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Insurance trying to total what is not a total loss?

by Tony

I am confused because I was in an accident where I was not at fault and now the insurer of the woman who hit me is trying to declare my car a total loss. After the accident, I brought the car to the autobody shop suggested by her insurance company. It has been weeks now and they have been going back and forth on whether to total the car.

I have an older car but its value is pretty high still ($5,200) because it is in great condition. The insurance company recently called me and told me that they valued the car at $5,200 but the repairs will cost $5,700 so they are totaling my car. I was confused because the mechanic (their mechanic) had quoted me much less. So I spoke with the mechanic and he noted that he quoted fixing the car at $3,100.

My question is whether the insurer can come up with his own arbitrary number for fixing my car. Please help me. They have given me 2 days to accept the loss settlement and they told me that they will no longer pay for a rental and the storage at the garage. Is this something they can do legally? If so, why and how did they come to such a high amount if the garage is quoting so much less?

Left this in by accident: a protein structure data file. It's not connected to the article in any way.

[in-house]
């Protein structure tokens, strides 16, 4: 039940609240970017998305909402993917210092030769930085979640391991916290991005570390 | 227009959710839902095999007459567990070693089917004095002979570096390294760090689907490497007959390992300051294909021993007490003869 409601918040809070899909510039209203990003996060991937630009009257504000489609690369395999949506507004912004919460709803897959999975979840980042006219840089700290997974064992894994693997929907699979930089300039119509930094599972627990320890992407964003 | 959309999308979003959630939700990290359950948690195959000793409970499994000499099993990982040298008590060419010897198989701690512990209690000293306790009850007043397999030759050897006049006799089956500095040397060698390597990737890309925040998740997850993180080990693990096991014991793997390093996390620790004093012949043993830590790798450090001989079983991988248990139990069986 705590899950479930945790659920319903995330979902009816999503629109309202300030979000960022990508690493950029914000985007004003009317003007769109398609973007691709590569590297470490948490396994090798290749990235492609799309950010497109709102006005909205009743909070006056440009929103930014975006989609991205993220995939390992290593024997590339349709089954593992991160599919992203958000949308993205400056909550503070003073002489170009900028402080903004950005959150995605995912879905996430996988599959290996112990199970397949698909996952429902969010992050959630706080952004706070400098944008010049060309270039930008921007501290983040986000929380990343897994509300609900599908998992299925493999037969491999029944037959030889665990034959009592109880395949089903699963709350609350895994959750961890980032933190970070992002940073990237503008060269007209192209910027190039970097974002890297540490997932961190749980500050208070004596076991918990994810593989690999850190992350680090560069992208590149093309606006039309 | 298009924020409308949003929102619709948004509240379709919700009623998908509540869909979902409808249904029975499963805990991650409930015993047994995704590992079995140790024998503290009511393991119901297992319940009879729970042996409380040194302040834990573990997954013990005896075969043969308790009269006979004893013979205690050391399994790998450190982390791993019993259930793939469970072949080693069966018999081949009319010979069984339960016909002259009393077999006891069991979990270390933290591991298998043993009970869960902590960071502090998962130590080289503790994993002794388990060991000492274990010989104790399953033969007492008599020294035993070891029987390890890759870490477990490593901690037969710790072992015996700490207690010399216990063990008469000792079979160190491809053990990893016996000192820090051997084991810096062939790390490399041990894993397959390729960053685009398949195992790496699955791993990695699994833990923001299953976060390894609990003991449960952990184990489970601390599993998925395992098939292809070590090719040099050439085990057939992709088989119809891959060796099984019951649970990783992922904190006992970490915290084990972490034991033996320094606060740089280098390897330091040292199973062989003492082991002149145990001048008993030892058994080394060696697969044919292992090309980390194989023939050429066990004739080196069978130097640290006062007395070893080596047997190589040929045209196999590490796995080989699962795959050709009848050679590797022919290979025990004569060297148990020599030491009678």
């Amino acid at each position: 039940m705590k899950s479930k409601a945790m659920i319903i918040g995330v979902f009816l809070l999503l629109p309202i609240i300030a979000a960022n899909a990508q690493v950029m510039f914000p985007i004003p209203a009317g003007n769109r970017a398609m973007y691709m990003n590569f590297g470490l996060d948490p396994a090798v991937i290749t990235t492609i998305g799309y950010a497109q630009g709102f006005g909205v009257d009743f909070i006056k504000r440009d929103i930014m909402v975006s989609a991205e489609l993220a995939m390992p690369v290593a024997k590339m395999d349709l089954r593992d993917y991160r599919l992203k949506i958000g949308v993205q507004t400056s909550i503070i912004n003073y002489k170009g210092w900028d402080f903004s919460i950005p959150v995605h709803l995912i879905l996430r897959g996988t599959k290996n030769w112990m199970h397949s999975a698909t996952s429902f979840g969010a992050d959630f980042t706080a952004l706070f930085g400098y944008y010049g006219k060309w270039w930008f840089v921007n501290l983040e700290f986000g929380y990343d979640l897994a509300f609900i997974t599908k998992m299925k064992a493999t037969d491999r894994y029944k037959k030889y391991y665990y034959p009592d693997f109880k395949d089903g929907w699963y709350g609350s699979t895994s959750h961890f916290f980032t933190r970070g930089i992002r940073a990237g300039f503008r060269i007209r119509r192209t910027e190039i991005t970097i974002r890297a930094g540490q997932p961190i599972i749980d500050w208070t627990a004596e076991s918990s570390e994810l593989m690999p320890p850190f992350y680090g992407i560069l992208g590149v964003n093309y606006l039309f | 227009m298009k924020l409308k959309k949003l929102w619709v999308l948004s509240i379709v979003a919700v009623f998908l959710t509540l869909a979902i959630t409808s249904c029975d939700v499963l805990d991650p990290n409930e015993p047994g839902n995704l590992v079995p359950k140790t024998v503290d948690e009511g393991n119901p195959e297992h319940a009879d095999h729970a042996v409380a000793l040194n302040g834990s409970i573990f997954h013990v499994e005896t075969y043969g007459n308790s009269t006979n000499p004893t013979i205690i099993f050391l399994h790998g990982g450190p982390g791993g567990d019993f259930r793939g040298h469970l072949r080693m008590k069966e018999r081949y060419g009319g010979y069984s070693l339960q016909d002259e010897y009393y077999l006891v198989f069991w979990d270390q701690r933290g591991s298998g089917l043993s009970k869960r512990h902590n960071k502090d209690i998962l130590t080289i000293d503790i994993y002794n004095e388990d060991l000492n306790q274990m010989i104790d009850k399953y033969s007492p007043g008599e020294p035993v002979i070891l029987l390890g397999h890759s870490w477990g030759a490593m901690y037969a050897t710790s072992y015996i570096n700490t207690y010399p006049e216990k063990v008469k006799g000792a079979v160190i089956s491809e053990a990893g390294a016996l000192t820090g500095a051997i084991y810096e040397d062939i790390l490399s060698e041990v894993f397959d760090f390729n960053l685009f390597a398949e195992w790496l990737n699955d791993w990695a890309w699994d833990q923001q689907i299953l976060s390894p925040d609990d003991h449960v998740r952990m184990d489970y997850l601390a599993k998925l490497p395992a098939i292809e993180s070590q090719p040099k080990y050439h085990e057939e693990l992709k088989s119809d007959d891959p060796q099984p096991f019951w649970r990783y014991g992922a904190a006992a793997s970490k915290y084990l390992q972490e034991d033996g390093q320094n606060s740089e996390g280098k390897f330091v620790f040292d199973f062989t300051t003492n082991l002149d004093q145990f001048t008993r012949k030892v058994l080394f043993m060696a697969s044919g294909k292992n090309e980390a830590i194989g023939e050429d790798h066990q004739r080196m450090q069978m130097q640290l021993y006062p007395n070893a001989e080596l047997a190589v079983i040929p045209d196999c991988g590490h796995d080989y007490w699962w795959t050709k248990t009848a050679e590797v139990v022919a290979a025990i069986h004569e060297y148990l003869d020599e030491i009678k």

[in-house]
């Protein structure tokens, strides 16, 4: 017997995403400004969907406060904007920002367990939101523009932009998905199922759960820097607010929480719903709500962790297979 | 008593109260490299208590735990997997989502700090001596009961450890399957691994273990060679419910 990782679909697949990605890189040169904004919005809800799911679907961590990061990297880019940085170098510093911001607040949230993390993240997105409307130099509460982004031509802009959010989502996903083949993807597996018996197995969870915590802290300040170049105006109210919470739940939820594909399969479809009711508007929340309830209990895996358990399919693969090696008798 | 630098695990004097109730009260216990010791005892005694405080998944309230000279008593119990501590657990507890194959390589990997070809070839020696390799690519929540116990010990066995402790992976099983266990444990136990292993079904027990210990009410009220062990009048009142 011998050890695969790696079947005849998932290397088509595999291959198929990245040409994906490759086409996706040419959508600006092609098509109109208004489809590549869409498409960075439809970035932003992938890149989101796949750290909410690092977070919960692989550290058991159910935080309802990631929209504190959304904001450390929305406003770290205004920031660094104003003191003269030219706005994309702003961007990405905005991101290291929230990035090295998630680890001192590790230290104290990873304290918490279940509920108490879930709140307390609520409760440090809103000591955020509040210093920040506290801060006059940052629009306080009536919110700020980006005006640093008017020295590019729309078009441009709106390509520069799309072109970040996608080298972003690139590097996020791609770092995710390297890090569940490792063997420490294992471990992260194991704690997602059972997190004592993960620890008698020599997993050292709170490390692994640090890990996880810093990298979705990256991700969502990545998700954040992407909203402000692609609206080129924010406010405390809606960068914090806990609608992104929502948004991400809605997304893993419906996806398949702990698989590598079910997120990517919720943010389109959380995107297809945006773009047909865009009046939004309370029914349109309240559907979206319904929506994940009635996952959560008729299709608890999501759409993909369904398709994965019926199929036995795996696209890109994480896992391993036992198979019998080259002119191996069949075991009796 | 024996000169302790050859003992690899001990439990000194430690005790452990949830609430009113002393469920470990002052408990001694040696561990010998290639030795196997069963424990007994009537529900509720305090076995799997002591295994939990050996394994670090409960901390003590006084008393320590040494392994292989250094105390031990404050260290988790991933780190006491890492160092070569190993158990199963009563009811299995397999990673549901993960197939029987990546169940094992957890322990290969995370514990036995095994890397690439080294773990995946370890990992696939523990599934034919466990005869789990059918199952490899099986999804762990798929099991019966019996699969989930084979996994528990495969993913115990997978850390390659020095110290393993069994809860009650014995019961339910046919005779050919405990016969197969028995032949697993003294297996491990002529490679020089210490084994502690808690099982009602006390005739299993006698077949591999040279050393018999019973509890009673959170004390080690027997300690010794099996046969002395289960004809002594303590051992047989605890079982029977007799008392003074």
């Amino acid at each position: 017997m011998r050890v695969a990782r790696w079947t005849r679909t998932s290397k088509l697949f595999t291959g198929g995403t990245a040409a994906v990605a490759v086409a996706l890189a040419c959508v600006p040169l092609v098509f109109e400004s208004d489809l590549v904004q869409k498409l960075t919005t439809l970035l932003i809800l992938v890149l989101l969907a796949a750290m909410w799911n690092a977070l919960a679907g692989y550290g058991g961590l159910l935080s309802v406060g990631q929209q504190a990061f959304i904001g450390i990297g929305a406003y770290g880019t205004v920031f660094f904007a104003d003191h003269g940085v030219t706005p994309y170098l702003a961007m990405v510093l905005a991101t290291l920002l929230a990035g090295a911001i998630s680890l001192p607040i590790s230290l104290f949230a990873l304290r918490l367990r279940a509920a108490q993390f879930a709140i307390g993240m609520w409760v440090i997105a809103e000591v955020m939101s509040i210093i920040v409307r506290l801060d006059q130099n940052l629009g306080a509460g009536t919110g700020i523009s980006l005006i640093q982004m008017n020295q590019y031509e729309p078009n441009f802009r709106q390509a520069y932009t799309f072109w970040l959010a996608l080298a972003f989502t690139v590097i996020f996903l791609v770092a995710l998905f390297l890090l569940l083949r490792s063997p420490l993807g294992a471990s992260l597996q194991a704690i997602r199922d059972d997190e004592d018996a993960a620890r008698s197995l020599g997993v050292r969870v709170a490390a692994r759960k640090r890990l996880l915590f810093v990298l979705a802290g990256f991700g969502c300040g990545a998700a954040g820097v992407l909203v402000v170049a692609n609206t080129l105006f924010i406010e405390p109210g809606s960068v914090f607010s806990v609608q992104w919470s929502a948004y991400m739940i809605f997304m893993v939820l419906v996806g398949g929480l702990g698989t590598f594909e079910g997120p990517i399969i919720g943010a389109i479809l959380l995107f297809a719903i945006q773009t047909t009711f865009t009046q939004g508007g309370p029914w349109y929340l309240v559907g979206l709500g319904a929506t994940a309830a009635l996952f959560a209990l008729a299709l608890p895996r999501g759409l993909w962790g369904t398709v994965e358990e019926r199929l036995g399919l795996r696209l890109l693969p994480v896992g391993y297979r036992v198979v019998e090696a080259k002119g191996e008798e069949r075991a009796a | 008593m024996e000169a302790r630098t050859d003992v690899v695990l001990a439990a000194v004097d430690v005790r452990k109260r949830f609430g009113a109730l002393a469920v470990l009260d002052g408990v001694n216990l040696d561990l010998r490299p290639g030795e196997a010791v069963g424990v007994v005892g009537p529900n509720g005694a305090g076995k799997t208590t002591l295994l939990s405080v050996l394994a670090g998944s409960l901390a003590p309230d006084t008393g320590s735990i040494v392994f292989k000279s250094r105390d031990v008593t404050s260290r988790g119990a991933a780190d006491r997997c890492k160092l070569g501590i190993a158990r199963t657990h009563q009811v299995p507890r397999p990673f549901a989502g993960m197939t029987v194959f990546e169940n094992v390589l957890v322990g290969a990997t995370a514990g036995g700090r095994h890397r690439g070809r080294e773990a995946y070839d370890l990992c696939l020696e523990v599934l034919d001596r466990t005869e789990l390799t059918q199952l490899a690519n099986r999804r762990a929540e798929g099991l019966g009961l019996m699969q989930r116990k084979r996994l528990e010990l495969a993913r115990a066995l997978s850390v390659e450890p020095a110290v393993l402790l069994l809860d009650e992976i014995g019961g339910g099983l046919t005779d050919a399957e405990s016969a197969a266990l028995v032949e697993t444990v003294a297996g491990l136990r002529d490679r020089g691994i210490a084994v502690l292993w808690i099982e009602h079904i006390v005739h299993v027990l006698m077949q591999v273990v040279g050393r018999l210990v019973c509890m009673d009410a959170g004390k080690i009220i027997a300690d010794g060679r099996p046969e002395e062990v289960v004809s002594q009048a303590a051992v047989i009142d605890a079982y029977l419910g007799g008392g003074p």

I understand that they may be paying out more, but my issue is that I don't want my car to be totaled or marked with a salvaged title if possible. I would like it repaired. I don't understand why this wouldn't be the insurers first choice since fixing it is more cost effective for them.


Well, the insurance company has the decision on whether a car is a total loss or not. They will also take into account your rental expenses. If the car was to get fixed, and they would have to provide you with a rental for say 2 weeks, the rental expenses might add $400 to $800.

They can add that to the value of fixing the car. I am not sure that the rental expense would get the repairs from $3,100 to $5,700. Something is missing. You do nee to ask for the final repair bills

Also, make sure that they are suing a good value for your car, they might be looking at a value of $3,000. It is important to you talk to the adjuster and ask them what is the threshold they use to declare a total loss, This is really important. They might declare a total loss when the repair estimate reaches 70%, or 80% or even 90% (changes from state to state and insurance carrier to insurance carrier).

The only solution you have is to look at the estimate and see if you can have them fix it for less. If you can get the $3,100 amount to something lower, there is a chance that the vehicle could be fixed.

The other solution is to make a claim against your own insurance company and make it clear that you would not like the vehicle totaled (you can only do this if you carry collision coverage).

Legally, you cannot really force them not to total the car, but you can show them that economically speaking, it is better to fix than to total.

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